The UK is set to fall behind in the international race for skills and economic competitiveness, despite hundreds of millions of pounds invested in recent years.
The annual report of the UK Commission for Employment and Skills (UKCES) on progression towards the Government ambition of "world-class skills" found that although the UK was making progress, competitors were moving faster.
On current trends, based on data from 2007, the UK is heading for rankings of 20th out of 30 for low-level skills, 21st for intermediate skills and 11th for high-level skills by 2020 - below world-class (defined as the top quartile) in every category and lower than the position today.
Chris Humphries, UKCES chief executive, said: "At the moment, our economy is still world-class - quite an achievement for such a small island. But we're living on past glories.
"Economic success rests on three legs - skills, jobs and productivity - and we are well below average on the first of these. Unless swift and decisive action is taken, we can expect the UK's economy to begin to slide down the international rankings.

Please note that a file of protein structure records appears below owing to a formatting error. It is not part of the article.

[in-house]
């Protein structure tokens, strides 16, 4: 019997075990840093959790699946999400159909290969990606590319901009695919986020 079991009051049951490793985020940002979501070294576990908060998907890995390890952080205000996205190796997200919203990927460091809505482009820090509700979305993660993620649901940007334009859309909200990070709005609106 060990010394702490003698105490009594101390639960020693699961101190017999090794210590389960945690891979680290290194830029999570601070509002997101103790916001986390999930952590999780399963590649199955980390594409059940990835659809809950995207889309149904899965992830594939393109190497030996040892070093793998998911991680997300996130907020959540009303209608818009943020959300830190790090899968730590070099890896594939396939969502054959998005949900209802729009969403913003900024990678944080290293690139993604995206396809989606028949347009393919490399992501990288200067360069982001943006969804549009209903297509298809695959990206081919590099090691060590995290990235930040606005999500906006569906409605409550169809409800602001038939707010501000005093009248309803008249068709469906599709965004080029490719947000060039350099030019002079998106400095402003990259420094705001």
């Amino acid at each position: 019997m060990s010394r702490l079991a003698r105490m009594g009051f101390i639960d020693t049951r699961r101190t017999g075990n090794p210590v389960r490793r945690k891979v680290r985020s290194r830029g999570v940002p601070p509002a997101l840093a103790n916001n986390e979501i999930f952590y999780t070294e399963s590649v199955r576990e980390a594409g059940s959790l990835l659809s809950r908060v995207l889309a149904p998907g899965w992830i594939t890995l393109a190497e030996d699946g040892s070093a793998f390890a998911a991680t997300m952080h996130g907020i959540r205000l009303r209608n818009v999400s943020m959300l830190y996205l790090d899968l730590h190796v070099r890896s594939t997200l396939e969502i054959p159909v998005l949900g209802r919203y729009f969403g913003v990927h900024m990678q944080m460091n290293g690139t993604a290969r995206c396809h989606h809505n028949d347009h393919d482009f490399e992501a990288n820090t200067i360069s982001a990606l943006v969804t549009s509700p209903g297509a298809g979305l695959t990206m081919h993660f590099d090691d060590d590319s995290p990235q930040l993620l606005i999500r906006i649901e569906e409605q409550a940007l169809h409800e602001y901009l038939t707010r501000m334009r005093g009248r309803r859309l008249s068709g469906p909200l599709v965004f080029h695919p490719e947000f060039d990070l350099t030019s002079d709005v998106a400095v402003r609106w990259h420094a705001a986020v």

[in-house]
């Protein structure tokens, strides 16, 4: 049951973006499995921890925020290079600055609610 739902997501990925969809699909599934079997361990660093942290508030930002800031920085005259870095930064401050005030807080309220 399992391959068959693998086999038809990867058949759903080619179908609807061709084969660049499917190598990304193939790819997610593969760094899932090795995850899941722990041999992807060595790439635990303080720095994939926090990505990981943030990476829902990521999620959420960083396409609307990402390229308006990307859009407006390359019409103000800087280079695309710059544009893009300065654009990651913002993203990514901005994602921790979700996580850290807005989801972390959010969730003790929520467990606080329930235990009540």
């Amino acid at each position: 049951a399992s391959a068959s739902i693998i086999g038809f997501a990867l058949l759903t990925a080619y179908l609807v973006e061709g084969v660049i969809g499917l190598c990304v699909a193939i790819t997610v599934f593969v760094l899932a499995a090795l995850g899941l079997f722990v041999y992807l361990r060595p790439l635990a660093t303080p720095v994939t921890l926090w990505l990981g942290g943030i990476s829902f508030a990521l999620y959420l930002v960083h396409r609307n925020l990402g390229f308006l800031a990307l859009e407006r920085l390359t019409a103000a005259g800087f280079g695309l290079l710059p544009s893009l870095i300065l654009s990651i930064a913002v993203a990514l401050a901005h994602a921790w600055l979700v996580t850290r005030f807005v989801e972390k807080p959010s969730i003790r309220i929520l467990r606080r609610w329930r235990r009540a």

"The commission hopes and believes that the UK can continue to be a world- class nation, with some of the best skilled workers and the best businesses."
The UK is on course to exceed its domestic target for 40 per cent of the workforce to have qualifications at level 4 or above. But the numbers with A-level equivalents, or level 3, are predicted to fall short by nine percentage points from a target of 28 per cent, prompting fears of a gap in intermediate skills.